LONDON (Reuters) - The British government and the Bank of England are expected to sound the alarm bell today on the dire impact of a no-deal Brexit, something Prime Minister Theresa May will be able to use to push the argument for her Brexit deal with Brussels.
How convincing this will be remains to be seen: hard Brexiters have already branded the exercise a repeat of what they called the “Project Fear” negative message of the 2016 Remain campaign, so it may merely reinforce their determination to resist.
Yet it may also give some food for thought: The Daily Telegraph said Wednesday’s report from the government would show that in a scenario resembling May’s plan, Britain’s economy would be 1-2 percent smaller in 15 years’ time than if the country remained in the EU. But it would be 7.6 percent smaller if there is no deal.
Separately the State Dept overnight noted that not all sanctions already agreed on Russia over its Crimea annexation have been fully enforced, suggesting it was time to do that more thoroughly and also to take a tougher stance on Nordstream 2, the energy pipeline project which the U.S. argues will only make Europe more dependent on Russian supplies.
Trump has suggested a planned meeting with Vladimir Putin on the sidelines of the G20 may be called off.
Further east, another country at the centre of the race for influence between Russia and Europe is going to the polls. Georgia's presidential run-off pits a candidate backed by the ruling party who favours a policy that balances ties with Moscow and the West against a rival advocating a more explicit pro-Western line.
Opposition challenger Grigol Vashadze is pushing for further integration with NATO and the European Union while the ruling party candidate, Salome Zurabishvili, argues that any aspiration to move closer to the West should also avoid antagonising the Kremlin.
MARKETS AT 0755 GMT
With the Trump-Xi showdown at this week’s G20 summit now not scheduled until Saturday, world markets are likely to be trapped for the remainder of the week.
Eyes will be on China’s President Xi’s state visit to Spain today as Beijing’s U.S. ambassador warned overnight of dire consequences if Washington trade hawks held sway and as White House adviser Kudlow held open the possibility of a deal at the weekend even though he said the U.S. side was ‘disappointed’ by China’s response so far.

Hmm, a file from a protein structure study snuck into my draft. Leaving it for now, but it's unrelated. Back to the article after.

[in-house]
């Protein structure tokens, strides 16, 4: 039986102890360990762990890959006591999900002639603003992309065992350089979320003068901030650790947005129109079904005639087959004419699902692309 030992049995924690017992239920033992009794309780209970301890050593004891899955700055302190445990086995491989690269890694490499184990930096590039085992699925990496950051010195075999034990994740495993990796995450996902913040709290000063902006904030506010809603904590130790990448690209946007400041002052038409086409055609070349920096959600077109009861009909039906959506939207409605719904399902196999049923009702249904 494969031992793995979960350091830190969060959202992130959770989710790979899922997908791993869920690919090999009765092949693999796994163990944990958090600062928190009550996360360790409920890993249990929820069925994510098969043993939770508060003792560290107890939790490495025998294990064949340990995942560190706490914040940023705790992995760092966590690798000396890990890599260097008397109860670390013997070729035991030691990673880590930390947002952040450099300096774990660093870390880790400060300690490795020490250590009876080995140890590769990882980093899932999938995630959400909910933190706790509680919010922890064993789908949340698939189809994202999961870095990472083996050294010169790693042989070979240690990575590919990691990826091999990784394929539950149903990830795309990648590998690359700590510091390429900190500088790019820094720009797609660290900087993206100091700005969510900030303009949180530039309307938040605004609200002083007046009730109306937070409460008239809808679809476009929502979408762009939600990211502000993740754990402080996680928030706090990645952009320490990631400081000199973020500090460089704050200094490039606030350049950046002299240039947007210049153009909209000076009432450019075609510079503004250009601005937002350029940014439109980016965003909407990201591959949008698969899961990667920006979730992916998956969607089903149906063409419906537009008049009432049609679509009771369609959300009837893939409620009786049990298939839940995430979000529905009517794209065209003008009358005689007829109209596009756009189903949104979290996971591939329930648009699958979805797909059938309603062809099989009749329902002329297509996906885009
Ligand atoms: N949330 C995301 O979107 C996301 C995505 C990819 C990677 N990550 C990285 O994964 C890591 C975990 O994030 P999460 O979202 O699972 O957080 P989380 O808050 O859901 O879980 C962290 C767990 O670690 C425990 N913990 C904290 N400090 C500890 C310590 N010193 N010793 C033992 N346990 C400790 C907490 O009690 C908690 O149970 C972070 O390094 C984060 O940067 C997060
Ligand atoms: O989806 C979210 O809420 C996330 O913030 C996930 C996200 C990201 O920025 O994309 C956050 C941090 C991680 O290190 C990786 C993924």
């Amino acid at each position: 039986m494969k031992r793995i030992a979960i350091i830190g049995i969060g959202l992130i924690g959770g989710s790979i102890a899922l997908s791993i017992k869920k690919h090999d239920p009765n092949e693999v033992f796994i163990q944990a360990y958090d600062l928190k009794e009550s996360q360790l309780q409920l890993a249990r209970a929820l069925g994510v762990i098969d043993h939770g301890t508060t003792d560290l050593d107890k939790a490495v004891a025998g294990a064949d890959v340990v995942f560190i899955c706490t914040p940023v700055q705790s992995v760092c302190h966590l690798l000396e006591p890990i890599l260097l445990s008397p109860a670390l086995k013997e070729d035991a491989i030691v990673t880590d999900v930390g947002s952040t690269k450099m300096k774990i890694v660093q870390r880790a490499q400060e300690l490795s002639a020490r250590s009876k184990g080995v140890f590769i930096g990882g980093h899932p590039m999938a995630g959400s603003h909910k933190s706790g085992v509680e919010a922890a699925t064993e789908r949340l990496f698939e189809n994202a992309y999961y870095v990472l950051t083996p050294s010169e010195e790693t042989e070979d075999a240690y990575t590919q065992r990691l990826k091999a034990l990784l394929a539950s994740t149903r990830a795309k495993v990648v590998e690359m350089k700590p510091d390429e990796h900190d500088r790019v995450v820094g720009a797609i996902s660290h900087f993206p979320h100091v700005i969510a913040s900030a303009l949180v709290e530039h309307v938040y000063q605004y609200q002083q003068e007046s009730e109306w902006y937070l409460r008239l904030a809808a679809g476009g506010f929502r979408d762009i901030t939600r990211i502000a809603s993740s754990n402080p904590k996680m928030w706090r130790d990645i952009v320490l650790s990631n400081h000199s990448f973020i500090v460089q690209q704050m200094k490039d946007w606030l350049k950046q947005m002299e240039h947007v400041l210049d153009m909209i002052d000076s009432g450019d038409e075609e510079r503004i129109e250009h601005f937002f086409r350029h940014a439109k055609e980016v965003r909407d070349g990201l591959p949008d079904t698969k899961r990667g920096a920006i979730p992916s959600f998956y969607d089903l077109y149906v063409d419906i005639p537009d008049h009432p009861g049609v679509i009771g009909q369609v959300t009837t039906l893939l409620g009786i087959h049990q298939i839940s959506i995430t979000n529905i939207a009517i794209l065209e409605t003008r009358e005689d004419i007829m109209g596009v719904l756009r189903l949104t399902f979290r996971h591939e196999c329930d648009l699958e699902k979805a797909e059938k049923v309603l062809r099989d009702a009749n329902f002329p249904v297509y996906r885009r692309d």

Market attention will likely switch to U.S. monetary policy later on Wednesday, however, as U.S. Fed chief Powell speaks in New York amid growing speculation about a 2019 pause in the central bank’s tightening cycle.
A triple-whammy later in the day from the Bank of England – its latest Brexit assessment, bank stress tests and Financial Stability Report – takes sterling’s eyes off the buildup to the critical Dec 11 parliamentary vote on the Brexit deal.
The main U.S. stock indices closed slightly higher again on Tuesday and Asia’s big bourses amplified that move overnight – Shanghai, HK and Tokyo were all up more than 1 percent and Seoul’s Kospi rose 0.4 percent.
These equity market gains, along with an easing of the yen, suggest markets are leaning toward some sort of movement at the G20 - although little is clear yet and Kudlow said there were no scheduled talks among U.S. and China trade advisers around the summit.
Adding to the trade tensions were reports in Germany media on Tuesday that U.S. President Trump could impose tariffs on cars from next week - a report which hit the big carmaker shares yesterday afternoon.
The dollar’s DXY index was higher ahead of the Powell speech - gaining against the euro, yen and sterling.
With markets already priced for fewer interest rate rises next year than the Fed is indicating, there’s some degree of trepidation that Powell will deliver a ‘full steam ahead’ message despite growing concerns from his policymaking officials about the weakening of the wider global economy.
Ten-year U.S. Treasury yields were steady first thing but the 2-10 yield curve, a closely watched-bellwether of future growth expectations, flattened to as low as 22 basis points for the first time since September.
Brent crude oil prices were firmer as the approach of the Dec 6 OPEC meeting now dominates thinking amid speculation of supply cuts after 30 percent drop in crude prices in less than two months.
European stocks rebounded about 0.4 percent at the open. Italian sovereign bond yields were steady as Italian Deputy PM Salvini late Tuesday confirmed willingness to move on the headline budget deficit figure as long as the two main planks of the 2019 budget remained.
— A look at the day ahead from European Economics and Politics Editor Mark John and EMEA markets editor Mike Dolan. The views expressed are their own —